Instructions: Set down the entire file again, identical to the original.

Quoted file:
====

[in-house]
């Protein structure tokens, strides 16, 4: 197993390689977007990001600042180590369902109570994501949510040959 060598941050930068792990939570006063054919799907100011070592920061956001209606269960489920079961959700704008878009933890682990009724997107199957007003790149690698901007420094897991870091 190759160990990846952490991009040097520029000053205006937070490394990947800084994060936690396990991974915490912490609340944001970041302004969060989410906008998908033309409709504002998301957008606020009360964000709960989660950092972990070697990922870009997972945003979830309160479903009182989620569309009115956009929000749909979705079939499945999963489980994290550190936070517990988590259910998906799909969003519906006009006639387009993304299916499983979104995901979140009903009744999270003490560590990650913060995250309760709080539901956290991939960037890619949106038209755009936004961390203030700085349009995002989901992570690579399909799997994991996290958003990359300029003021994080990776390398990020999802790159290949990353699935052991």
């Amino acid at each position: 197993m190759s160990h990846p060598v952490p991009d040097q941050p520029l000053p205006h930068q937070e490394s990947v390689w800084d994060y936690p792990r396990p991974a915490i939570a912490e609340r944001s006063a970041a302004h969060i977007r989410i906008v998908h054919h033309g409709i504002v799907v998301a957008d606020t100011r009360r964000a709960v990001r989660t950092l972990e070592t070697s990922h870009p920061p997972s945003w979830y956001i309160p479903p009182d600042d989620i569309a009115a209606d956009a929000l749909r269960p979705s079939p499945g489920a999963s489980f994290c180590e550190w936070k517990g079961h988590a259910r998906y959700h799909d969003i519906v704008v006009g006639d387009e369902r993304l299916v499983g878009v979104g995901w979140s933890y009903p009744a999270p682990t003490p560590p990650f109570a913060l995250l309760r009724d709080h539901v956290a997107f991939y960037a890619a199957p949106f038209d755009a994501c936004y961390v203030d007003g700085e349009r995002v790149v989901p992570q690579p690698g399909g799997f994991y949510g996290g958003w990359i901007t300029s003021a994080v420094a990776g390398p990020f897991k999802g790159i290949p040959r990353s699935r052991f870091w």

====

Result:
[in-house]
């Protein structure tokens, strides 16, 4: 197993390689977007990001600042180590369902109570994501949510040959 060598941050930068792990939570006063054919799907100011070592920061956001209606269960489920079961959700704008878009933890682990009724997107199957007003790149690698901007420094897991870091 190759160990990846952490991009040097520029000053205006937070490394990947800084994060936690396990991974915490912490609340944001970041302004969060989410906008998908033309409709504002998301957008606020009360964000709960989660950092972990070697990922870009997972945003979830309160479903009182989620569309009115956009929000749909979705079939499945999963489980994290550190936070517990988590259910998906799909969003519906006009006639387009993304299916499983979104995901979140009903009744999270003490560590990650913060995250309760709080539901956290991939960037890619949106038209755009936004961390203030700085349009995002989901992570690579399909799997994991996290958003990359300029003021994080990776390398990020999802790159290949990353699935052991």
């Amino acid at each position: 197993m190759s160990h990846p060598v952490p991009d040097q941050p520029l000053p205006h930068q937070e490394s990947v390689w800084d994060y936690p792990r396990p991974a915490i939570a912490e609340r944001s006063a970041a302004h969060i977007r989410i906008v998908h054919h033309g409709i504002v799907v998301a957008d606020t100011r009360r964000a709960v990001r989660t950092l972990e070592t070697s990922h870009p920061p997972s945003w979830y956001i309160p479903p009182d600042d989620i569309a009115a209606d956009a929000l749909r269960p979705s079939p499945g489920a999963s489980f994290c180590e550190w936070k517990g079961h988590a259910r998906y959700h799909d969003i519906v704008v006009g006639d387009e369902r993304l299916v499983g878009v979104g995901w979140s933890y009903p009744a999270p682990t003490p560590p990650f109570a913060l995250l309760r009724d709080h539901v956290a997107f991939y960037a890619a199957p949106f038209d755009a994501c936004y961390v203030d007003g700085e349009r995002v790149v989901p992570q690579p690698g399909g799997f994991y949510g996290g958003w990359i901007t300029s003021a994080v420094a990776g390398p990020f897991k999802g790159i290949p040959r990353s699935r052991f870091w």